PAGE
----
In response to Grumpy Old Guy's gripe about slow starts on flash stories... this was for the pre-Xmas prompt but didn't get sent in (no internet for several weeks, bah). The complete story is 298 words so this is actually a bit more than 1/3rd of it. I hope I counted 13 lines right!
======= The library stank.
It smelled of wet, and mold, and dead things that should never have lived.
Rain dripped through the roof, down the spines of books and intruders. Meril shivered under his damp cloak, flinched from an owl that fled hooting into the dusk. Shelves tottered all around him, higher than his head. He eased a volume from the nearest shelf, carefully, so carefully, but it fell to mould in his hands. A second, plucked sopping from the floor, fared no better. He dared not touch a third.
There'd be no salving knowledge here. No secrets to hold back the darkness. Time had taken all the words.
Tears clouded his eyes, slid down his cheeks to mingle sparkling with the rain. ======
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This seems like horror, which I don't read often; but I like the tone, and the style. The setting is well developed in a short time.
So far I don't know what's going on here. That's not necessarily bad, but it's kind of hard to give feedback on a story you can't see. I know what the theory is, but in actuality the average person reads for five pages before deciding whether or not to finish a book. But I digress.
Anyway, I see plenty of published flash that's less interesting.
"A second, plucked sopping from the floor, fared no better." This is awkward.
I assume "salving" should be 'salvaging,' unless you're talking about rubbing ointment on a concept.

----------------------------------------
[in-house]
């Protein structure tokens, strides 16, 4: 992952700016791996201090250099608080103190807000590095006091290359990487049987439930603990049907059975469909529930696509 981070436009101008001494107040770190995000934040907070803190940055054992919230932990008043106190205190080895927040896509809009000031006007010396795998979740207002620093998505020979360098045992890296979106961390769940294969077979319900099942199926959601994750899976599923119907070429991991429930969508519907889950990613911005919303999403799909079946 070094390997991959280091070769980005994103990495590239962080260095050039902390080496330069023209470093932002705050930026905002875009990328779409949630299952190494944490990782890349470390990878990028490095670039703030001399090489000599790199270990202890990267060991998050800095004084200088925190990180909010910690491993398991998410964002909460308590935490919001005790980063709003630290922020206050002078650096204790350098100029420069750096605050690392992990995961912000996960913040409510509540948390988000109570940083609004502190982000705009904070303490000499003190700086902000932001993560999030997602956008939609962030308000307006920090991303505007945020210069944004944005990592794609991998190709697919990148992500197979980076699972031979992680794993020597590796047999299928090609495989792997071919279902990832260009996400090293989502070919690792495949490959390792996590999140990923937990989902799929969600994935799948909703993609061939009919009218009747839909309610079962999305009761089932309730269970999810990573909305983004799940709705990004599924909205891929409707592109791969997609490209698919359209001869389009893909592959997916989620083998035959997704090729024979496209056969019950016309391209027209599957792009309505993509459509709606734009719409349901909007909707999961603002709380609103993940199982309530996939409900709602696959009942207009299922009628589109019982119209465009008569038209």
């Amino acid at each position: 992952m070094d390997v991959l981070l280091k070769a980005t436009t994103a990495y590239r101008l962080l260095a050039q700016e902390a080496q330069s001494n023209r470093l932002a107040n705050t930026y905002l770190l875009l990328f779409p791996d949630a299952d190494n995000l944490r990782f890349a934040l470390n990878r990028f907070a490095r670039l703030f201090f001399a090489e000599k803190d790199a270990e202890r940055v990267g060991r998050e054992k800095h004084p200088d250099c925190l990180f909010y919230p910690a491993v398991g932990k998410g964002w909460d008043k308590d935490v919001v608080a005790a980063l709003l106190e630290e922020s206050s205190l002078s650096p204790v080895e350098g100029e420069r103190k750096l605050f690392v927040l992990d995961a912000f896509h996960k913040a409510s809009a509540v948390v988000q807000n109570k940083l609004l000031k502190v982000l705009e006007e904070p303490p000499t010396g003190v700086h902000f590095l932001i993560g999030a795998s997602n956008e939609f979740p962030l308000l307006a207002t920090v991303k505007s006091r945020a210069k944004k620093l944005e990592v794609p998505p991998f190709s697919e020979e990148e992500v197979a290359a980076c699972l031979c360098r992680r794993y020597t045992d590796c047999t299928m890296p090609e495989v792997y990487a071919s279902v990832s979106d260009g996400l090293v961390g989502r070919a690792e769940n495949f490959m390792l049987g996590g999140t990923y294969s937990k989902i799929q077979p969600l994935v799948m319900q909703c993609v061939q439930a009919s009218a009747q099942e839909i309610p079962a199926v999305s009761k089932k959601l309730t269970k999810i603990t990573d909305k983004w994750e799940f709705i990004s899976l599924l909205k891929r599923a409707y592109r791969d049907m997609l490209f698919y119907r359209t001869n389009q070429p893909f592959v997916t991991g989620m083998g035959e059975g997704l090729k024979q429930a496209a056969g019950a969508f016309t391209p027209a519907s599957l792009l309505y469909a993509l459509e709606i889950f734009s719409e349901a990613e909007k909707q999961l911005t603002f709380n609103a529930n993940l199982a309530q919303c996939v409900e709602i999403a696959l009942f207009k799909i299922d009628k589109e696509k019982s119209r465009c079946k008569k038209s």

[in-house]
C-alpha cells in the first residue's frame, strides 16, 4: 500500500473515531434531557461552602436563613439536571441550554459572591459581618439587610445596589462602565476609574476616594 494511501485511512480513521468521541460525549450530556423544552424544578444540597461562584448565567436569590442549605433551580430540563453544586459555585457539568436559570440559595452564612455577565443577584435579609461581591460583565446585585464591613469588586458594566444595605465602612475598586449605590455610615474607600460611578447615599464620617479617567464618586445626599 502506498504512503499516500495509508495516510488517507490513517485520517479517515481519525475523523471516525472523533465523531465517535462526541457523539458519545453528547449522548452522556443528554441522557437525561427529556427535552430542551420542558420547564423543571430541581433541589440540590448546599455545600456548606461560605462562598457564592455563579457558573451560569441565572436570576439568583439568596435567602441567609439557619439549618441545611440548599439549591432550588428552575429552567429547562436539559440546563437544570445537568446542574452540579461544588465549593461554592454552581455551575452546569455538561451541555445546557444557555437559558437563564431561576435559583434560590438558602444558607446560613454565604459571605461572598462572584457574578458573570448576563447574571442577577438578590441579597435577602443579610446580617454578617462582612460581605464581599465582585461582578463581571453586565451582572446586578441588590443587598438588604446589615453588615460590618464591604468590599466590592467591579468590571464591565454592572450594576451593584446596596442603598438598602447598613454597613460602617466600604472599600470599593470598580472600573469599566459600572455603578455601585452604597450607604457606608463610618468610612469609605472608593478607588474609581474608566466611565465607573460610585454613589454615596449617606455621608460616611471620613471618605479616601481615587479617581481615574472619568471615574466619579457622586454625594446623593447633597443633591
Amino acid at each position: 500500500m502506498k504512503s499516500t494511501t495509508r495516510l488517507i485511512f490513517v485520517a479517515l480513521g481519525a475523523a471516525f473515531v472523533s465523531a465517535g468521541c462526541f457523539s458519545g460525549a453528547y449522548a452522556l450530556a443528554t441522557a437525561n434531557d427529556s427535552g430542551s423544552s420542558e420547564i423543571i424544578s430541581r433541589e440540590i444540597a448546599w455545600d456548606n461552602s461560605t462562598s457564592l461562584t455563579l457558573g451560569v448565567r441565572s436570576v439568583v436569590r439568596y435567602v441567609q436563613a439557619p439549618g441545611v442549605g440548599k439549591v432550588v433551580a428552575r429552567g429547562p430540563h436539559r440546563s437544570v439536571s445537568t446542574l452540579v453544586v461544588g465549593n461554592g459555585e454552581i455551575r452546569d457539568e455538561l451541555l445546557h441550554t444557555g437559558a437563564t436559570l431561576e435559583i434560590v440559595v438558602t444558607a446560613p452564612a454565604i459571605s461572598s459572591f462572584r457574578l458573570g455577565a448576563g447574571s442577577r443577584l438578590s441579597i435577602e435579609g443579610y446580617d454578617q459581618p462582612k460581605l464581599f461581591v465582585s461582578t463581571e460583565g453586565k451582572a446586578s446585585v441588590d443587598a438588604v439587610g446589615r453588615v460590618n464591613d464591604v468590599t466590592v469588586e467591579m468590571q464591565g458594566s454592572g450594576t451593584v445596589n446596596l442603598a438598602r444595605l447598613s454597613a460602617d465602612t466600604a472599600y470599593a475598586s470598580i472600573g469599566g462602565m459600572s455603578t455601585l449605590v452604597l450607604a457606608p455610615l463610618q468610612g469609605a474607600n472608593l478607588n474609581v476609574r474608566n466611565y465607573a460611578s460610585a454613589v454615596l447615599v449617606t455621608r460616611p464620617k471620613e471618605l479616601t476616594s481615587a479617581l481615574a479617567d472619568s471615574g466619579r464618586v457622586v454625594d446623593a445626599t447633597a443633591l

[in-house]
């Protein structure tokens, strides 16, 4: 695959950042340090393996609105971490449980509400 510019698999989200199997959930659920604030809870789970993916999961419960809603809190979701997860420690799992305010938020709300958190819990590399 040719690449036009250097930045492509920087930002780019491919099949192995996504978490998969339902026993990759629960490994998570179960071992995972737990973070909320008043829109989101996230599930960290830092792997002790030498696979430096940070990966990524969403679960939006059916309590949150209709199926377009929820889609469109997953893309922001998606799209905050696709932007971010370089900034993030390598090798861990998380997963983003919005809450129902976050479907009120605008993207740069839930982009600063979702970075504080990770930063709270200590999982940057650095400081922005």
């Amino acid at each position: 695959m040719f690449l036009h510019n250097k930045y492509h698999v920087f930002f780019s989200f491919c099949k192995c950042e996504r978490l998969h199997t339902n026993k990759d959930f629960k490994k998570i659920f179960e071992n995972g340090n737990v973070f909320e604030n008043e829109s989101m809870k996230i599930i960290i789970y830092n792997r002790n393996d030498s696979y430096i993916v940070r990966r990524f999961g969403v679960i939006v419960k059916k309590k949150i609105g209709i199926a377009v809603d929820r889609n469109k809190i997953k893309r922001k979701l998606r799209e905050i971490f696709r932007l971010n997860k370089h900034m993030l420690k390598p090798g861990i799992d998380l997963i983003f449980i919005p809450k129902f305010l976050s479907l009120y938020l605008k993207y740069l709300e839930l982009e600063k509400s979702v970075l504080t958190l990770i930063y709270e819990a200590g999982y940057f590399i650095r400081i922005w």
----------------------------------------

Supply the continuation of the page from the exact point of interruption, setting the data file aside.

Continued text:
"Sparkling" seems parenthetical. I don't know what the modern convention is for punctuating that, apparently.
I'll read the whole thing if you want.
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Fourteen lines actually, though the first two paragraphs best practice could be joined since they entail the same idea of a smelly library.
A salvager named Meril prospects at a library and finds the contents ruined beyond recovery.
A standout feature of the fragment for me is this place's milieu is implied as a post apocalyptic situation: not directly stated and therefore engaging for it. A mite stronger appeal for me would be more specificity of what the salvager seeks -- wants to satisfy complication-wise -- so that the complication is stronger and clearer. Flash fiction demands more narrowed -- than longer fiction -- focus on specifics that become larger than life and expansively transcendent, universal due to their specificity.
A number of grammar vices throw me out of the narrative:
The separated first and second paragraphs.
Use of syntax expletive "it" to begin the second sentence's subject phrase.
Rain may drip from a roof, or trickle through or from, not drip through. A roof opening maybe drips.
The stray commas after "wet" and "mold."
The run-on sentences of the third and fifth paragraphs.
"Mold" and "mould," one U.S. variant, the other the British variant spelling.
Shelves that totter implies movement, what, pendulum-like? What causes that? The man? The wet? The wind? Towered may be less awkward.
Missing comma after "fled."
"Volume" without close proximity antecedent context development can be mistaken for something other than a physical book. In this case, water, because the prior content dwells on water.
The four negation statements of the third and fourth paragraphs.
"Salving" is a stumbler, the context clear, upon reflection, though causes a hiccough.
Missing comma in the last sentence after "mingle."
Artfully appealing and poetic sentence: "Time had taken all the words." I feel that could be stronger if considered more rhetorically. An example: "Time and tide wait for no man." //Time and nature's tithes had rotted all the words.//